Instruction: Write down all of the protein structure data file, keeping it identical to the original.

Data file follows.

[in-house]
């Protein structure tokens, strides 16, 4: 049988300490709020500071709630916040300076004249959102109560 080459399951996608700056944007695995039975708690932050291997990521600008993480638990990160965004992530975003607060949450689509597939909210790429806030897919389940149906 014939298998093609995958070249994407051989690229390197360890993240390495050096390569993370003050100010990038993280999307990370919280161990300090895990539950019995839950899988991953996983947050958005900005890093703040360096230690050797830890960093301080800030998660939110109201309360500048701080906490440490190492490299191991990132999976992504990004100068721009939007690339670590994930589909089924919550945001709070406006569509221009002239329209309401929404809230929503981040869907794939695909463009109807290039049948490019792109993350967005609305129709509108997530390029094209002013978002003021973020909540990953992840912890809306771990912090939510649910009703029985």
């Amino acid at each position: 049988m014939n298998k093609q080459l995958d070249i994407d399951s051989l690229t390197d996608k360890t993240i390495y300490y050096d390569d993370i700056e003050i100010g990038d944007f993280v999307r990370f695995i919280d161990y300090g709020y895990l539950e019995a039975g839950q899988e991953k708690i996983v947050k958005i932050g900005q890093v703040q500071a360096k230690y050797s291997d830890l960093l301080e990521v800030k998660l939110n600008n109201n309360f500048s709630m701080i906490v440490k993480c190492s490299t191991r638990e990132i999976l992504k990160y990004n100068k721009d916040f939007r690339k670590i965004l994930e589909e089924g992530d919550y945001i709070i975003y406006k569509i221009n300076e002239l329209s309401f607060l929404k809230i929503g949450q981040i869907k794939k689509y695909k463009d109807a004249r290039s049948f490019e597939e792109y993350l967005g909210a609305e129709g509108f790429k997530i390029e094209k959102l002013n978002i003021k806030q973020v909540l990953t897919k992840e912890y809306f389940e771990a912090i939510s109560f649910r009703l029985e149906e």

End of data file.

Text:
[in-house]
């Protein structure tokens, strides 16, 4: 049988300490709020500071709630916040300076004249959102109560 080459399951996608700056944007695995039975708690932050291997990521600008993480638990990160965004992530975003607060949450689509597939909210790429806030897919389940149906 014939298998093609995958070249994407051989690229390197360890993240390495050096390569993370003050100010990038993280999307990370919280161990300090895990539950019995839950899988991953996983947050958005900005890093703040360096230690050797830890960093301080800030998660939110109201309360500048701080906490440490190492490299191991990132999976992504990004100068721009939007690339670590994930589909089924919550945001709070406006569509221009002239329209309401929404809230929503981040869907794939695909463009109807290039049948490019792109993350967005609305129709509108997530390029094209002013978002003021973020909540990953992840912890809306771990912090939510649910009703029985």
């Amino acid at each position: 049988m014939n298998k093609q080459l995958d070249i994407d399951s051989l690229t390197d996608k360890t993240i390495y300490y050096d390569d993370i700056e003050i100010g990038d944007f993280v999307r990370f695995i919280d161990y300090g709020y895990l539950e019995a039975g839950q899988e991953k708690i996983v947050k958005i932050g900005q890093v703040q500071a360096k230690y050797s291997d830890l960093l301080e990521v800030k998660l939110n600008n109201n309360f500048s709630m701080i906490v440490k993480c190492s490299t191991r638990e990132i999976l992504k990160y990004n100068k721009d916040f939007r690339k670590i965004l994930e589909e089924g992530d919550y945001i709070i975003y406006k569509i221009n300076e002239l329209s309401f607060l929404k809230i929503g949450q981040i869907k794939k689509y695909k463009d109807a004249r290039s049948f490019e597939e792109y993350l967005g909210a609305e129709g509108f790429k997530i390029e094209k959102l002013n978002i003021k806030q973020v909540l990953t897919k992840e912890y809306f389940e771990a912090i939510s109560f649910r009703l029985e149906e």